Every quarter AIRINC provides a useful data points update on our cost-of-living research including housing, goods & services, tax and research locations. This quarter’s cost of living research was conducted primarily in North America, Central and South America, the Middle East, Africa, and maritime Southeast Asia-Pacific.
Highlights from AIRINC’s in-depth research
RENTAL MARKETS AROUND THE WORLD
Sources confirmed the local market reports and studies that rents across the country had spiked again since Q1 2023. Low supply was noted across the major locations we set. Rising interest rates for home buying pushes more people into rentals and enormous demand from the post-pandemic reopening of the country were key factors in the rent increases. Brisbane, Perth, and Sydney were among the cities where rents increased.
Singapore’s rental market has started to cool. There has been a decrease in expatriate arrivals for the third consecutive quarter due to the high rents in Singapore, and there has been an increase in supply with new units coming onto the market. The decrease in demand and increase in supply has led to much lower inflation than we saw last year. The rental market is expected to continue to have low inflation in the coming quarter as mortgage interest rates stabilize and landlords make smaller increases to asking rents.
US rental markets have settled down since the high-paced inflation of last year, but most were still up a modest amount. In the markets that were up there was low supply caused by not enough new construction/high construction costs, continued demand from would-be buyers who have been kept in the rental market by high interest rates, Airbnb pressure on limited rental stock in some places, and COVID-inspired scenarios of families leaving city centers for larger homes in rural and suburban markets and more households being created by individuals no longer willing to have roommates.
GOODS AND SERVICES UPDATE
Nigeria Ends Fuel Subsidies After Almost 50 Years
Nigerians are experiencing a seemingly abrupt and painful change in policy, as earlier this year the government decided to end its fuel subsidies, which were formalized in 1977 and have been ongoing since then. Gas prices have tripled as a result of this shift – a burdensome increase for a nation already beset by high inflation and currency devaluation. Previous attempts to end the subsidies, notably in 2012, resulted in strikes and violent protests, and ended with the government reversing course.
Nigeria’s crude oil reserves are among the largest in the world. Despite this, they still export it to be refined abroad, and then buy it back in its usable form. Historically, the Nigerian National Petroleum Corporation (NNPC) has subsidized these imports, to be later reimbursed by the Nigerian government. However, the government is no longer able to support these debts, according to the NNPC.
The change has been devastating for many Nigerians, who simply cannot regularly afford fuel themselves, or the correspondingly increased price of local taxis or tuk tuks. There are widespread reports of locals forced to walk for hours to get to work, as they can no longer afford any other kind of transport.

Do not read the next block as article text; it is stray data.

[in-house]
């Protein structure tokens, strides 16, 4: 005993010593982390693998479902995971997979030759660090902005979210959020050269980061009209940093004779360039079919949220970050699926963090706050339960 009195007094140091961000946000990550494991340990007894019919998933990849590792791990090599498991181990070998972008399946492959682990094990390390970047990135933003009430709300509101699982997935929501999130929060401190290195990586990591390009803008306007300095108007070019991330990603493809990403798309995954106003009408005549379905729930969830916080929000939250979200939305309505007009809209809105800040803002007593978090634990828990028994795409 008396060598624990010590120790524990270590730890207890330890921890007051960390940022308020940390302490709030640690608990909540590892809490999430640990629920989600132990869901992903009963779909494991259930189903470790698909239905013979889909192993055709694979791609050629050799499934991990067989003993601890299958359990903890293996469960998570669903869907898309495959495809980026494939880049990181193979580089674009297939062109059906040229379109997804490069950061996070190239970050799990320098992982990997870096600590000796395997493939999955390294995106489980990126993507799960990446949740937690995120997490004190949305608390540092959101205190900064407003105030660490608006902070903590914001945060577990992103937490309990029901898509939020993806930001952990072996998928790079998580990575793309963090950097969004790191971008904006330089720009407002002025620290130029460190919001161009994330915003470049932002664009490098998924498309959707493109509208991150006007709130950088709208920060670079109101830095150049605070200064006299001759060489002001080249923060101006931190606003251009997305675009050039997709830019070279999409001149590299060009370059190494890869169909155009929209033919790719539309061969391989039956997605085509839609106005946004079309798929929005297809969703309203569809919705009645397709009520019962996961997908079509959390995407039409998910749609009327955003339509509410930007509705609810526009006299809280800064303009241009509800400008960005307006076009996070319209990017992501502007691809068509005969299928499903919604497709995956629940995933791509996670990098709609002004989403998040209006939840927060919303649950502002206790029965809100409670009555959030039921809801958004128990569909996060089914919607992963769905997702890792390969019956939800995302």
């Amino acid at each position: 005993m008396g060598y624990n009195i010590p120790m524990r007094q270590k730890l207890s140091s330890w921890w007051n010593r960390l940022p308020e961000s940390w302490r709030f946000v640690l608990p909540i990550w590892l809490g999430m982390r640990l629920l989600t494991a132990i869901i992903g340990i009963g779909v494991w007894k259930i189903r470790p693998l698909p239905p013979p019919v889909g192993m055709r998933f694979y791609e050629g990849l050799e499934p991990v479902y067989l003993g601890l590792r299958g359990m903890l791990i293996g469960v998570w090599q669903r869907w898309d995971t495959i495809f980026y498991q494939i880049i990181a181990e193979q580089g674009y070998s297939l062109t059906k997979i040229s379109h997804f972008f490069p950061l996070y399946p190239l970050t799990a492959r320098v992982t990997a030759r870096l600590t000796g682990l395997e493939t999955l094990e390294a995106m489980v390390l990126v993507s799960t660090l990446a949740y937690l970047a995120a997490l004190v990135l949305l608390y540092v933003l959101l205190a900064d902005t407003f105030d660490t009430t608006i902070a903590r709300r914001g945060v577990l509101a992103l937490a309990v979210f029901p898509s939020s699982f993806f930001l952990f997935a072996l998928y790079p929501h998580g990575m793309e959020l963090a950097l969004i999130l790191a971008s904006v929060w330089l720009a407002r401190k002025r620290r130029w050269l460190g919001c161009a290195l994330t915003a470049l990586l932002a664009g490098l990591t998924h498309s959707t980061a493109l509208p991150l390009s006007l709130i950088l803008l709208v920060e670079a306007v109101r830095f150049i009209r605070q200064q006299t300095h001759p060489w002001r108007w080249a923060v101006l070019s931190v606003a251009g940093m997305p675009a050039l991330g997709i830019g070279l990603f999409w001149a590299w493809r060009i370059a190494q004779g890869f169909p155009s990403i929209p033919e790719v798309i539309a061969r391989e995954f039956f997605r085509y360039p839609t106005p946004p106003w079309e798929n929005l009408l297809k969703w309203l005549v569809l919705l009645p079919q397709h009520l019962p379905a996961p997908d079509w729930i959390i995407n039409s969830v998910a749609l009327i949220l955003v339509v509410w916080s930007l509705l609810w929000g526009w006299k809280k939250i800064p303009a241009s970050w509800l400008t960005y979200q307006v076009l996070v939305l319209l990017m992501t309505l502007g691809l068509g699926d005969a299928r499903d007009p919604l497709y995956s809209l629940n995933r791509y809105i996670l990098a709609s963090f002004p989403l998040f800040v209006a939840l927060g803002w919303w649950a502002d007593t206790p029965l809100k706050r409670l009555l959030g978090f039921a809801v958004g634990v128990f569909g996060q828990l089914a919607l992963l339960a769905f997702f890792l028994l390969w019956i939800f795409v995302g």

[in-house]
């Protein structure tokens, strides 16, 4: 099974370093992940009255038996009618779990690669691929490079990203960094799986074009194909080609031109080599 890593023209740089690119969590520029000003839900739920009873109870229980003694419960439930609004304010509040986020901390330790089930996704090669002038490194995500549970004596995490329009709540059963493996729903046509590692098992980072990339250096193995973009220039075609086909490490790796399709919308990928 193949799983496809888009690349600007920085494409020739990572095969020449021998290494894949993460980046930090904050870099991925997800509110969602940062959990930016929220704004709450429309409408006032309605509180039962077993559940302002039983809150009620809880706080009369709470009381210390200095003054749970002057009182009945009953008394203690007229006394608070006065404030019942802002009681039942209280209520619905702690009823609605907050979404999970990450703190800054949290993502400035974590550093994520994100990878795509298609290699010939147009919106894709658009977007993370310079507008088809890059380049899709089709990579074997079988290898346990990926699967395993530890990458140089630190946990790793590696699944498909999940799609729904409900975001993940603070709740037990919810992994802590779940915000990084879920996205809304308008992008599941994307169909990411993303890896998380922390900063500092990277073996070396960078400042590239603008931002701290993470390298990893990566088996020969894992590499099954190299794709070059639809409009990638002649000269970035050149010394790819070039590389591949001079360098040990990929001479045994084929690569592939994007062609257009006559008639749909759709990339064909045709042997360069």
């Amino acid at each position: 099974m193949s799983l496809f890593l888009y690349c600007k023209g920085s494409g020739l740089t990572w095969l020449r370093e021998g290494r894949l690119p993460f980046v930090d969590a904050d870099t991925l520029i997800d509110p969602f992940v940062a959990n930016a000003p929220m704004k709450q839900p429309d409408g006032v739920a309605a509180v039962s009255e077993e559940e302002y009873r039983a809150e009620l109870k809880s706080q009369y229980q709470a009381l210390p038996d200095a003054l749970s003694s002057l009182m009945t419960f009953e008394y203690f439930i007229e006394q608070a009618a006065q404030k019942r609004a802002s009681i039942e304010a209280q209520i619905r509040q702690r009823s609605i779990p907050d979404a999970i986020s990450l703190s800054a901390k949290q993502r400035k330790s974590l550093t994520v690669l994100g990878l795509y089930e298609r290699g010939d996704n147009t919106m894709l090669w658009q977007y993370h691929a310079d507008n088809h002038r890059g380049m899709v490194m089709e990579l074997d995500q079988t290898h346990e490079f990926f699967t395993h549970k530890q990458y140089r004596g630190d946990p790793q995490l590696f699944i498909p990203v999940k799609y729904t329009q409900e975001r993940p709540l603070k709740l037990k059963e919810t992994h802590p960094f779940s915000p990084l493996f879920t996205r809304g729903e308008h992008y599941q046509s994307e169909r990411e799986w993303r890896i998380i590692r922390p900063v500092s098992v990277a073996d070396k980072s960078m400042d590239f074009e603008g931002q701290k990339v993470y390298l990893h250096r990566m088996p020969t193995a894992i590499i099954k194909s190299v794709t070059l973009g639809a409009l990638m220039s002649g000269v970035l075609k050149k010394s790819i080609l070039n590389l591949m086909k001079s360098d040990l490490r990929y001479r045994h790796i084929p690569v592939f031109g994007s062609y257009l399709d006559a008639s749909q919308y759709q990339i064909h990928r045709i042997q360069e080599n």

The abrupt decrease in demand is also worrying for European oil refiners, for whom Nigeria was a huge source of business, and who struggle to complete with Middle Eastern refiners. The demand has dropped precipitously both because many locals can no longer afford fuel, and because without the subsidies, the black market demand for fuel smuggled from Nigeria into neighboring countries, such as Togo, has evaporated.
Curious about the fluctuations exchange rates and the regions where inflation soared above 5% for half a year? Dive into the details here.
COUNTRY TAX UPDATE
On August 28, 2023, the Chinese Ministry of Finance and the State Administration of Taxation jointly announced another four-year extension of the preferential income tax treatment on expatriate fringe benefits, through 2027.
• The change that would make them taxable was originally announced in 2019 with an effective date of January 1, 2022.
• In December of 2021, the tax authorities announced a deferred effective date of January 1, 2024, postponing the new tax rules by two years.
• The new effective date for the change will now be January 1, 2028.
This extension was granted to strengthen ties with global firms and to help companies retain foreign workers. The extension will bring a level of certainty and tax relief as China moves to attract and retain foreign talent, considering China’s weakened economy. Read more in our extensive blog here.
Effective July, Kenya has enacted a new National Housing Development Levy (NHDF), with employees and employers both required to contribute 1.5% of wages, uncapped. The levy is considered a tax, as opposed to a social security contribution, and therefore cannot be avoided under totalization agreements. AIRINC treats the employer portion as Employer Social Security for cost completeness. In addition, the tax rate schedule has been revised, and the social security maximum contribution has increased slightly. The net effect is an increase in income tax and social security for all taxpayers.